Four plus-sized women in camouflage and lingerie.

Photos by Bionic Bizz.

Jazmine Sullivan’s Ebony Cover Was a Major Plus-Size Moment Worth Celebrating

by Liz Barlow

“Loving Yourself Is the Greatest Revolution” –Random Internet Meme

The moment I saw Jazmine Sullivan’s thighs on the cover of Ebony, I knew I had to do something to commemorate this epic moment in black, fat visibility.

Ebony's "Body Brigade" cover, featuring Jazmine Sullivan.

The cover image that started it all.

I called on my friend Cetera Jones, a plus-size model in the Hampton Roads/Richmond, Virginia, area, to help me coordinate a tribute to the cover. I wanted to find plus-size women who embodied more than just the hourglass fat femme body and boy, did she deliver.

I have to admit, as the shoot date loomed, I got super nervous and I began to have the usual fat-girl negative thoughts, like, “What if my thighs look weird or too big?” “What if my cellulite and dark spots show?” “What if I’m not pretty next to everyone else?”

I decided to quell my fears by just trying on the damn outfit on. When I looked in the mirror, I looked bomb! Just like that, I understood why the Ebony cover was so important. Representation can honestly make the difference in how you feel about your body and how you feel when you present it to the world. I wanted to make women feel this way. Cetera Jones, Jennifer Lee, Nusanti Jonathan-Wilson and I achieved that goal.

Related: How Body Positivity Paved the Way for Plus Size Fashion

The excitement in our room at the Chesapeake Hyatt that recent May morning was something I had only experienced once before as a budding actress in 2009, about to perform For Colored Girls Who Have Considered Suicide When The Rainbow is Enuf in front the author, Ntozake Shange. The energy permeating the space radiated love, admiration and validation for the bodies in the room.

What Plus-Size Models Say About the Industry

I asked the ladies seven questions, including when they got their start in modeling and what they wanted from the plus-size industry. All of us came from different starting points, different cultures and have different body types.

However, the responses they gave were similar. Overall, they say the fashion industry is embracing us, but it’s also stagnant. In a room with women who are shaped like pears, apples, figure eights and hourglasses, they said there’s only one body type consistently represented, which tells society it’s the only one that’s fat-acceptable.

While the industry of plus-size clothing has expanded to provide options for women with different bodies, it is still being constructed under the gaze of patriarchy. After the shoot, I heard stories of being pressured to lose weight to be a more “marketable” fat model, and other assumptions rooted in the belief that someone’s health can be discerned from how they look. The idea that smaller is better is so deeply engrained in our culture that we even require fat people to be less fat so they can be seen as one of the beautiful ones.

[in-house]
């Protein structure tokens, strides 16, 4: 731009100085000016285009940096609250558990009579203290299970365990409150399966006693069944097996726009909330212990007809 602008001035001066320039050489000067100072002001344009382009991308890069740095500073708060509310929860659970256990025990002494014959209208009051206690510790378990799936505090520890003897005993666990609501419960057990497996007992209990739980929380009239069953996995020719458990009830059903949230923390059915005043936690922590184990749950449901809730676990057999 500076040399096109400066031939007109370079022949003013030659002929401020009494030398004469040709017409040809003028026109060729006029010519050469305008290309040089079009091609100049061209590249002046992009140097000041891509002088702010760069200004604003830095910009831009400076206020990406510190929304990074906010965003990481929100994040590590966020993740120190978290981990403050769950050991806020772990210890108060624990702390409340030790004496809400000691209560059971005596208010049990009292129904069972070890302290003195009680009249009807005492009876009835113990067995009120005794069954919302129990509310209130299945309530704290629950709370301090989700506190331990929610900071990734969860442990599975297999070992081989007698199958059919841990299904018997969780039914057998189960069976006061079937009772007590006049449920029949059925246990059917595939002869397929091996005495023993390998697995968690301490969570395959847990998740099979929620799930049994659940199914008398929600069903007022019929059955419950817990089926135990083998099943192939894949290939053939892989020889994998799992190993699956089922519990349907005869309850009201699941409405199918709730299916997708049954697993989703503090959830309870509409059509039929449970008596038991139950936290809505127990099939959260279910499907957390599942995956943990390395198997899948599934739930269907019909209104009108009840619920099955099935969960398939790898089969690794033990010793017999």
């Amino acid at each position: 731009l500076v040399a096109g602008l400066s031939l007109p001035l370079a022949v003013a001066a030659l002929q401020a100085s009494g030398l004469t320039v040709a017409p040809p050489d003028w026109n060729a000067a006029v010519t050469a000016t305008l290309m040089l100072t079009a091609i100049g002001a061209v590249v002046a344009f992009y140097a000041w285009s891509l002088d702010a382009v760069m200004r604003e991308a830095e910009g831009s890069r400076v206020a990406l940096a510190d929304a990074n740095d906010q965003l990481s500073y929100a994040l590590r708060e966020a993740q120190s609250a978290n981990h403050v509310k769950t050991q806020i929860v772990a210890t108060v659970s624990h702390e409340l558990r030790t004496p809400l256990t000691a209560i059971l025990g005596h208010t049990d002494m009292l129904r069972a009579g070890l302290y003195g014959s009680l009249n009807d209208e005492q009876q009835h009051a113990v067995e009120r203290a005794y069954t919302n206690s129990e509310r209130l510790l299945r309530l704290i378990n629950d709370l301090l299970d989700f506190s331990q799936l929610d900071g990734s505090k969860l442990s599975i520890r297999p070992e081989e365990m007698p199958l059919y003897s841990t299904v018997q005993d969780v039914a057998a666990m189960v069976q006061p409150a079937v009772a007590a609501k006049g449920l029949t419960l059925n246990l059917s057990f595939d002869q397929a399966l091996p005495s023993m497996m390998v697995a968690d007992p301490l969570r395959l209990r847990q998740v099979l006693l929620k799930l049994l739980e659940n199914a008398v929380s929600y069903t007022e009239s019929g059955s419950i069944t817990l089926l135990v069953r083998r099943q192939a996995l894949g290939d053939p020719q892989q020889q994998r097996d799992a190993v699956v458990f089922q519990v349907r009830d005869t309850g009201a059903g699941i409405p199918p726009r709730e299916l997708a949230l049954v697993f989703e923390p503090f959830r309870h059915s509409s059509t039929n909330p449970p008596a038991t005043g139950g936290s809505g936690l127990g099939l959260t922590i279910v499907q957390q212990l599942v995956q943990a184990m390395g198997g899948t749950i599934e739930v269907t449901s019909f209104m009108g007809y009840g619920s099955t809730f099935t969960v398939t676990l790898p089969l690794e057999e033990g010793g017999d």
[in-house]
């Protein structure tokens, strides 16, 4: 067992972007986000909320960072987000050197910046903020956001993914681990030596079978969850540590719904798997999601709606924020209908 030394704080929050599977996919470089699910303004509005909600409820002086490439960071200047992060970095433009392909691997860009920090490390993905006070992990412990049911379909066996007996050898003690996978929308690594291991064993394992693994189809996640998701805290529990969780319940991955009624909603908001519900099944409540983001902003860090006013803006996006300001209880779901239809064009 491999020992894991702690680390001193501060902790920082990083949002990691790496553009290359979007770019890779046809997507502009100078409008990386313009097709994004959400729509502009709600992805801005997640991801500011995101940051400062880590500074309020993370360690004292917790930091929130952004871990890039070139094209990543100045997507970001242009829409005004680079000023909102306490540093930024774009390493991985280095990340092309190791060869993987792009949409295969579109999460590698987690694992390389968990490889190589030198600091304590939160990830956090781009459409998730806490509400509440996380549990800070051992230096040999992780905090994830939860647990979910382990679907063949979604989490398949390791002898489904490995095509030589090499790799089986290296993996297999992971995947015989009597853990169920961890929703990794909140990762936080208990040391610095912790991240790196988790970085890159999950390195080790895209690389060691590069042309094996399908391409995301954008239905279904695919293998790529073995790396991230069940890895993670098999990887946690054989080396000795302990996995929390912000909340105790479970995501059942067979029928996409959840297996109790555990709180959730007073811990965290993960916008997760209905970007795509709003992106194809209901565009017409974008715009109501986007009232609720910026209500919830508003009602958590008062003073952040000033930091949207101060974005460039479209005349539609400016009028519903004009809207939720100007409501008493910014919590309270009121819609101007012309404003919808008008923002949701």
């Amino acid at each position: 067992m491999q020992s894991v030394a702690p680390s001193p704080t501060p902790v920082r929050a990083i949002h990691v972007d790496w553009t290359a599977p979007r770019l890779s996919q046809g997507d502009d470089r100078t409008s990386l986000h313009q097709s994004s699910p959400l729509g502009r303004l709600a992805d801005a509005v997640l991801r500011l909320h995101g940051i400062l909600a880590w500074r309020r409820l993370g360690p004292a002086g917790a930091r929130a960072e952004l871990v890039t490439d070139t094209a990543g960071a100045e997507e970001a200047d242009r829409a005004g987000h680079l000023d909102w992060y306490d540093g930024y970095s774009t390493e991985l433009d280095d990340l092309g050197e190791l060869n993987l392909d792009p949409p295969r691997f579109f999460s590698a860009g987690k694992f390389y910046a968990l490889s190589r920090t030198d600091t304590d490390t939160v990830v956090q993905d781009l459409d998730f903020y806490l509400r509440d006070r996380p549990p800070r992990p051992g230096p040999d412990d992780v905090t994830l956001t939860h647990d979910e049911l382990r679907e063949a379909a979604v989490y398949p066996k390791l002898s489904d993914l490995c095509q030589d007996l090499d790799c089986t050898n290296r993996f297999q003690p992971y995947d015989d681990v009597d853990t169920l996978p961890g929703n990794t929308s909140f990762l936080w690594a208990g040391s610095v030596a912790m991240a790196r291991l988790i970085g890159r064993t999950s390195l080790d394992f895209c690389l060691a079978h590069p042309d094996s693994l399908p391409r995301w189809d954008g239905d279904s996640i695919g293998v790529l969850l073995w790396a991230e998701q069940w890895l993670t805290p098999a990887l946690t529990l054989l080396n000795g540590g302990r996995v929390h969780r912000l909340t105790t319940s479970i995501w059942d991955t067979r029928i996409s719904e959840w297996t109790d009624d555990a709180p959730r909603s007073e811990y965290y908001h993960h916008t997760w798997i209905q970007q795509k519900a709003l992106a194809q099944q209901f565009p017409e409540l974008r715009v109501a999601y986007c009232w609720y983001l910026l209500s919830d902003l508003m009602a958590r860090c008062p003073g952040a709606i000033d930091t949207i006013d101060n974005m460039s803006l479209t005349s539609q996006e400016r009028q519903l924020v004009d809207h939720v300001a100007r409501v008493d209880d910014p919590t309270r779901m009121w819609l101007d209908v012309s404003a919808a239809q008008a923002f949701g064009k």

One example is the love of my lusting eyes: Ashley Graham. Graham, currently the world’s most beloved plus size model (who, if we are being completely honest, is not really that big), has an issue with being included in a community that’s underrepresented. This is the community that these women, that this writer, finds a home in. It’s the community that has taught us to love our bodies and has made us confident in the way that we present ourselves to the world. Unfortunately, the most famous plus-size model in the world would rather not be attached to that label. There is a disconnect. But Jen made the point that women like us must unify in order to show the mainstream that we, too, are worthy of being displayed.

Related: StyleCrush: Babydoll Beauty Couture’s Jamie Lopez

You have these amazing, incredibly fierce, proud women who are building their confidence step by step (see what I did there?) on the runway — but our most recognized representative is Graham, who would prefer to be separate. Some would say it is not only up to her to carry that on her shoulders. I would agree. However, her mindset is problematic (she still fione tho) — and it isn’t just her. It’s the coordinator of the shows that push fat models to the back, or the safari to find clothes in Forever 21. It’s the brands that begin to offer plus-size clothing, but when fat women don’t buy their low-quality clothes they blame the consumer. It’s the fatphobic comments and memes from men you used to date that remind you that to some people, you’re just a fetish. These micro- and macro-aggressions take a toll on psyche; it can disrupt the journey to self-love. Every day, most fat women wake up and have to convince ourselves that — despite what everyone else says — I deserve the space I occupy.

Four laughing plus-sized ladies in camouflage and lingerie.

All hope is not lost. The body positivity community has had more and more success in pushing through to the mainstream while keeping the message intact. There is a sure and steady revolution unfolding before our eyes. It’s indeed revolutionary to resist the gaze that patriarchy puts on fat women and to show our bodies in their entirety.

More importantly, it reminds Cetera that she is worthy. It tells Jen she is right — and Nusanti that her views are valid. What does it remind me? That all the bullying, poor treatment from partners and mean nicknames didn’t make me stronger — but learning that I was powerful all along in the body I occupy did.

Also, it reminds me that stockings are from Satan. Do not wear them. I’m serious.

Liz Barlow is an up-and-coming Virginia comic, actress, radio host and writer. If she isn’t stalking Luke James, making people laugh or collecting The Incredible Hulk action figures, she is probably switching between social media apps. Follow her on Instagram, Twitter and Blog Talk Radio.

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